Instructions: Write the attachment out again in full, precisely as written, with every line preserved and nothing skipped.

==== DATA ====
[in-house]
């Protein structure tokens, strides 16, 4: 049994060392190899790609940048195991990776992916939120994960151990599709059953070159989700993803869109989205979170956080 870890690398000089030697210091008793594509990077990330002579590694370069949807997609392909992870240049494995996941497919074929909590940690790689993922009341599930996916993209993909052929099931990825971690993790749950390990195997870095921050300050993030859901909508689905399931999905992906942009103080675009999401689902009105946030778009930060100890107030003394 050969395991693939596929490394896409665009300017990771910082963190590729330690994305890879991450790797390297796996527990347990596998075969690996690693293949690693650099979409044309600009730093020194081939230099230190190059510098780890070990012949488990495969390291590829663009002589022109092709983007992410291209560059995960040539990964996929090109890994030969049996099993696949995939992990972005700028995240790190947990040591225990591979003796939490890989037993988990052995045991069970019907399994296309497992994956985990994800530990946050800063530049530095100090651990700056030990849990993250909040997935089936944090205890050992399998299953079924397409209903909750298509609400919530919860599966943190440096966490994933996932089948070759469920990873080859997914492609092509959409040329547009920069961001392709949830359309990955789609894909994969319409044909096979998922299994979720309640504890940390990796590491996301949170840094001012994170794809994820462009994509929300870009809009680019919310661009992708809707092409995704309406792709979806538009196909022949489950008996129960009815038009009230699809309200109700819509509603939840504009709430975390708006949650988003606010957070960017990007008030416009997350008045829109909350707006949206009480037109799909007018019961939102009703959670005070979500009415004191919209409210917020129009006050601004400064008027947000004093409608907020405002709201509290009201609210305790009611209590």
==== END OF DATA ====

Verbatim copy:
[in-house]
């Protein structure tokens, strides 16, 4: 049994060392190899790609940048195991990776992916939120994960151990599709059953070159989700993803869109989205979170956080 870890690398000089030697210091008793594509990077990330002579590694370069949807997609392909992870240049494995996941497919074929909590940690790689993922009341599930996916993209993909052929099931990825971690993790749950390990195997870095921050300050993030859901909508689905399931999905992906942009103080675009999401689902009105946030778009930060100890107030003394 050969395991693939596929490394896409665009300017990771910082963190590729330690994305890879991450790797390297796996527990347990596998075969690996690693293949690693650099979409044309600009730093020194081939230099230190190059510098780890070990012949488990495969390291590829663009002589022109092709983007992410291209560059995960040539990964996929090109890994030969049996099993696949995939992990972005700028995240790190947990040591225990591979003796939490890989037993988990052995045991069970019907399994296309497992994956985990994800530990946050800063530049530095100090651990700056030990849990993250909040997935089936944090205890050992399998299953079924397409209903909750298509609400919530919860599966943190440096966490994933996932089948070759469920990873080859997914492609092509959409040329547009920069961001392709949830359309990955789609894909994969319409044909096979998922299994979720309640504890940390990796590491996301949170840094001012994170794809994820462009994509929300870009809009680019919310661009992708809707092409995704309406792709979806538009196909022949489950008996129960009815038009009230699809309200109700819509509603939840504009709430975390708006949650988003606010957070960017990007008030416009997350008045829109909350707006949206009480037109799909007018019961939102009703959670005070979500009415004191919209409210917020129009006050601004400064008027947000004093409608907020405002709201509290009201609210305790009611209590």